Festival Review: Ulster American

This play sings, it gallops along at a pace that threatens to throw you off the bus if you don’t keep up. It throws in your face challenges that make you laugh and wince at the same time. It is a metaphor for the times we live in

By
One of the most challenging, entertaining, ‘in your face’ pieces of theatre to hit the world stage for a very long time.
Overall
5

Reviewed at the Dunstan Playhouse on 14 March 2019

Presented by Traverse Theatre Company

In the programme notes playwright David Ireland states that he never expected that Ulster American would be produced by anyone, let alone anyone would come and see it! Well if that had been the case, we would have been robbed of seeing one of the most challenging, entertaining, ‘in your face’ pieces of theatre to hit the world stage for a very long time. Irish writers have always had the capability to excite and challenge our view of the world. Oscar Wilde, JM Synge, Samuel Beckett, Brian Friel, George Bernard Shaw, Sean O’Casey the list goes on and now we add to that the pen of David Ireland.

This play sings, it gallops along at a pace that threatens to throw you off the bus if you don’t keep up. It throws in your face challenges that make you laugh and wince at the same time. It is a metaphor for the times we live in and, as Ireland states in the programme “sometimes it feels like the whole world is becoming like Northern Ireland in the 80’s and 90’s”. Fast, furious, uncommonly honest, it revels in the fact you will not be able to stop yourself laughing at every awful revelation that the superbly rendered characters throw at us. I heard gasps of horror, a few audible “Oh No’s” and more than one person that I could see in the audience had to attempt to curtail laughing at the inappropriate utterances of these three characters in full flight to save themselves from the consequences of the words that were forced out of their mouths by the situations they found themselves in. Issues of identity, gender bias, sexual power and politics are used like weapons by these characters to wound, deflate and overpower each other with catastrophic results. I found myself with my head in my hands, my chin on the floor and my heart in my mouth as, just when you thought it had gone too far, it trumped itself. (Pardon the pun)!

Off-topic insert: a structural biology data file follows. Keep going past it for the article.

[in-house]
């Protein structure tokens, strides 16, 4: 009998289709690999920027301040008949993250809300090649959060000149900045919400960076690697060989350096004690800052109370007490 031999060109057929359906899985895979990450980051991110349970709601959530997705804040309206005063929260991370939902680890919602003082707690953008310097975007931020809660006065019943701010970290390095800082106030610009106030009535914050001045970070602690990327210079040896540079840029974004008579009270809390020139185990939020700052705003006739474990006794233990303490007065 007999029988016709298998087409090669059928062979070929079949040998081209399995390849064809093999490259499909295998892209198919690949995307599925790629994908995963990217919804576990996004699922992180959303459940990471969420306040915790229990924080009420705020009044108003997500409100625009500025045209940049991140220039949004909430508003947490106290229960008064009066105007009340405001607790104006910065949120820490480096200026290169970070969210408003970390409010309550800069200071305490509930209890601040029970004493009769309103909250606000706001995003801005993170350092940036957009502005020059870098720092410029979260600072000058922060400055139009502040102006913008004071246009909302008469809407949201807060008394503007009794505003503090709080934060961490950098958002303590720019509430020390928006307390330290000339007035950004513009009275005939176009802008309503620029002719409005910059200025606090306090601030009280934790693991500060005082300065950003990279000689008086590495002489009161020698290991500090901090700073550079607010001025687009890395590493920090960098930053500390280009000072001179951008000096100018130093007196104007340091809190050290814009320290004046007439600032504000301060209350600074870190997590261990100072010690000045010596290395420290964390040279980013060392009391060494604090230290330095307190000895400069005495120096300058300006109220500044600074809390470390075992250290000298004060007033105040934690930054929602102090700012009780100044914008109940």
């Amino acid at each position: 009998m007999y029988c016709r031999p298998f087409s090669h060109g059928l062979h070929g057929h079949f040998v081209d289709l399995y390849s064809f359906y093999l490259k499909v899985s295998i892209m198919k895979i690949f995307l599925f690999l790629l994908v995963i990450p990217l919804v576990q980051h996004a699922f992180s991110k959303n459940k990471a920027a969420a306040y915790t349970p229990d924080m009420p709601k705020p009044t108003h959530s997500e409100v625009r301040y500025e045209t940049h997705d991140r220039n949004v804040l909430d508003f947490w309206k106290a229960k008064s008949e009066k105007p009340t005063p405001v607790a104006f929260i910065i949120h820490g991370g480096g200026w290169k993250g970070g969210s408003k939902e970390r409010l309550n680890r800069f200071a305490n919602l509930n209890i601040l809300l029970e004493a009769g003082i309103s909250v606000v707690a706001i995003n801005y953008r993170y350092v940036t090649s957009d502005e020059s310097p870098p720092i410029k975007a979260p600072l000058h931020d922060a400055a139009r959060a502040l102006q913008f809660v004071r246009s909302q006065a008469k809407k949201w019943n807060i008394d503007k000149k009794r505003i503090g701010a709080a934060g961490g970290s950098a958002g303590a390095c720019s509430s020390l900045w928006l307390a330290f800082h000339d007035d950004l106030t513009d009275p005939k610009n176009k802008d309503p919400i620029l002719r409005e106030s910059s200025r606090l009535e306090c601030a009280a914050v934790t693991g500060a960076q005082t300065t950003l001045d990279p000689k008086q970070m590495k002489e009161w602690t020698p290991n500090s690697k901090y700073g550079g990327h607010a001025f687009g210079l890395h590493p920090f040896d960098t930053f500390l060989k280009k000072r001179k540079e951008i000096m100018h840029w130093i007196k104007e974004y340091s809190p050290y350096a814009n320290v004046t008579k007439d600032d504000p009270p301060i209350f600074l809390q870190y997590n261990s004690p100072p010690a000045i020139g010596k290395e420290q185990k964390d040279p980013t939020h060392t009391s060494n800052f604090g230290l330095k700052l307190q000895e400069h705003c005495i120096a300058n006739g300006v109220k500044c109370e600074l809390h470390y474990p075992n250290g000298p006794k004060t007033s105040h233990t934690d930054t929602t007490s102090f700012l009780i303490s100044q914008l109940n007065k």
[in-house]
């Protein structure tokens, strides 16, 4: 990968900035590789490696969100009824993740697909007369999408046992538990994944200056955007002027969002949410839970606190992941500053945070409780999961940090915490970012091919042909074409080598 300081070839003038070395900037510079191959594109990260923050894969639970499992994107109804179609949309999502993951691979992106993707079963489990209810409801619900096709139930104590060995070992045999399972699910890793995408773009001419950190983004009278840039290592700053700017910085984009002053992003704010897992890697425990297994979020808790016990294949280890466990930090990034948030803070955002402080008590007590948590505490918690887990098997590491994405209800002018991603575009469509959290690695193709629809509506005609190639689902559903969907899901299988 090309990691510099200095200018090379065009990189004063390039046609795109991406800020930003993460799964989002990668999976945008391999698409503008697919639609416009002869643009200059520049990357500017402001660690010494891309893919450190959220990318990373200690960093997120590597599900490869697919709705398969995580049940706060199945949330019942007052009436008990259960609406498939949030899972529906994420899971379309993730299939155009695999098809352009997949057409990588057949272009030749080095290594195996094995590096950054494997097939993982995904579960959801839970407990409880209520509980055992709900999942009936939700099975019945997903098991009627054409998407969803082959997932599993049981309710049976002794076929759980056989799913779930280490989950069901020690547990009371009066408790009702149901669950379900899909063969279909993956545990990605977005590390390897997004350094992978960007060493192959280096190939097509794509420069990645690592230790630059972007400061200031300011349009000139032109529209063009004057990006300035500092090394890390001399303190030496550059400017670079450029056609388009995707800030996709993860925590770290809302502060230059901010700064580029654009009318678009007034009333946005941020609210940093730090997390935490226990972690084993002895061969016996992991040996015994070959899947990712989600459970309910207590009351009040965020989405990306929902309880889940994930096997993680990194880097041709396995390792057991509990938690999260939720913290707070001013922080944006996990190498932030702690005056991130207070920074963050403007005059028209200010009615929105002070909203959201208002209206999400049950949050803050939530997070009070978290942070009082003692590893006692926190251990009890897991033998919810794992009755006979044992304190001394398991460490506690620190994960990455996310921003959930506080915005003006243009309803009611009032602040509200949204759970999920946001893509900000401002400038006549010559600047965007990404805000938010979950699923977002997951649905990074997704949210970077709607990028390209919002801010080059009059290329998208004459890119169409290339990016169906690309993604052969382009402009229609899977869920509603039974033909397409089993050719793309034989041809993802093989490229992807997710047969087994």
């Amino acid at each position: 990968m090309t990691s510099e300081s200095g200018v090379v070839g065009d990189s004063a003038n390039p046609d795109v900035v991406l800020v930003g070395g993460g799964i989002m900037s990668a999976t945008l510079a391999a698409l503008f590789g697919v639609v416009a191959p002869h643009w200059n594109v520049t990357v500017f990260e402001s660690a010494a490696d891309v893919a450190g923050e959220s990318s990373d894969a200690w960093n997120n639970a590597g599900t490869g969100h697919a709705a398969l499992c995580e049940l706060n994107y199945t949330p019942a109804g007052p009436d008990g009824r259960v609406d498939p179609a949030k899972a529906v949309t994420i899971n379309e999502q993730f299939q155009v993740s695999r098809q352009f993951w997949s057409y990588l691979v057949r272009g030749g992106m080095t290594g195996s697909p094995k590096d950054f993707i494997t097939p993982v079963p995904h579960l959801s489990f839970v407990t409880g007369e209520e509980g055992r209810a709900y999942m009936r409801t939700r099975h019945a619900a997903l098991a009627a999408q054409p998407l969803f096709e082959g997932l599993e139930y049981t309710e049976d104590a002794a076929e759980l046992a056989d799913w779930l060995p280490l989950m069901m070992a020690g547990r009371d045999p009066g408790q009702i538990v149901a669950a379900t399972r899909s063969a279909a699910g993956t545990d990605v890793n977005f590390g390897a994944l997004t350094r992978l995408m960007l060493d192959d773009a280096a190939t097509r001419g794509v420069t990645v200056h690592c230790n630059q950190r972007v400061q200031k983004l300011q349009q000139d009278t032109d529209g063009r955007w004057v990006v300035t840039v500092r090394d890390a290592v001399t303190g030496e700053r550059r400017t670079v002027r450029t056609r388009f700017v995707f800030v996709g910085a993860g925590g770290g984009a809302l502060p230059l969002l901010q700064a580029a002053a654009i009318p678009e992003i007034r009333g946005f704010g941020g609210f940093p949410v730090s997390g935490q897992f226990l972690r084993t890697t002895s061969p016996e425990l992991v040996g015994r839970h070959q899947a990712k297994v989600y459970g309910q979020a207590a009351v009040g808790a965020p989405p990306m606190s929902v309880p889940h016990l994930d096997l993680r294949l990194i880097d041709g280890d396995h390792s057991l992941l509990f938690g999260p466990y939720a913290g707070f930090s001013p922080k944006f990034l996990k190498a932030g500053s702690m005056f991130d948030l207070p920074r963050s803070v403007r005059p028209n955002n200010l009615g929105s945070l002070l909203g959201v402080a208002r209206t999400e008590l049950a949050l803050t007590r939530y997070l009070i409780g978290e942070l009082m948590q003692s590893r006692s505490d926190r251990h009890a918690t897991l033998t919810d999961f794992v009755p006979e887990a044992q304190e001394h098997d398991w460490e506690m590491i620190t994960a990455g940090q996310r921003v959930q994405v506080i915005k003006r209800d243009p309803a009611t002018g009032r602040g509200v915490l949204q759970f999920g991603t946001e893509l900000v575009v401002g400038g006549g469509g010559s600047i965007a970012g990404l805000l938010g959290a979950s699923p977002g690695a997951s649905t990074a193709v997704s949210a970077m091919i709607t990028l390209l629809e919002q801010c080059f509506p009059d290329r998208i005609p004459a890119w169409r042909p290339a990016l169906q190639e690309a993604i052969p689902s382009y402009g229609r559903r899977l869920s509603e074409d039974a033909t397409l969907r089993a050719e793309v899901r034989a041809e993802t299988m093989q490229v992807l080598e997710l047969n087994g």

Gareth Nicholls, the director, states in the programme the belief that theatre is a communal experience, something I ardently believe in. To do that, the rapport you build with your actors has a direct influence on how the work is received by the audience. Darrel D’Silva as Jay Conway, Robert Jack as Leigh Carver and Lucianne McEvoy as Ruth Davenport connected, manipulated, cajoled and outraged their audience into a state of sharing their journey with three outstanding performances. My intuition says Nicholls’ had a very strong hand in building that trust. I thoroughly enjoyed being put into a place, with my fellow audience members, that gave me the permission to laugh outrageously at things I should have shouted out loud at in protest.

Quality theatre is always a great experience, and the buzz of expectation that filled the theatre before the curtain went up was justified in the standing ovation this talented group of individuals received from a very amused, challenged and very entertained audience.

I await with bated breath the next treasure to fall from the pen of Mr Ireland and somebody invite the Traverse Theatre to bring us another gem to Adelaide soon. Don’t miss this if you can buy a ticket, I don’t think there will be many left.

Recommended for ages 16+.

Contains sexual assault themes.

Reviewed by Adrian Barnes

Venue:  Adelaide Festival Centre – Dunstan Playhouse
Season:  Wed 13 March – Sunday 17th March (times vary check website for times and bookings)
Duration: 1 hr 25 min, no interval. Latecomers not admitted.
Tickets:   $79, Friends $67, Conc $64, U30 $40 Transaction fees apply.

 

Hot News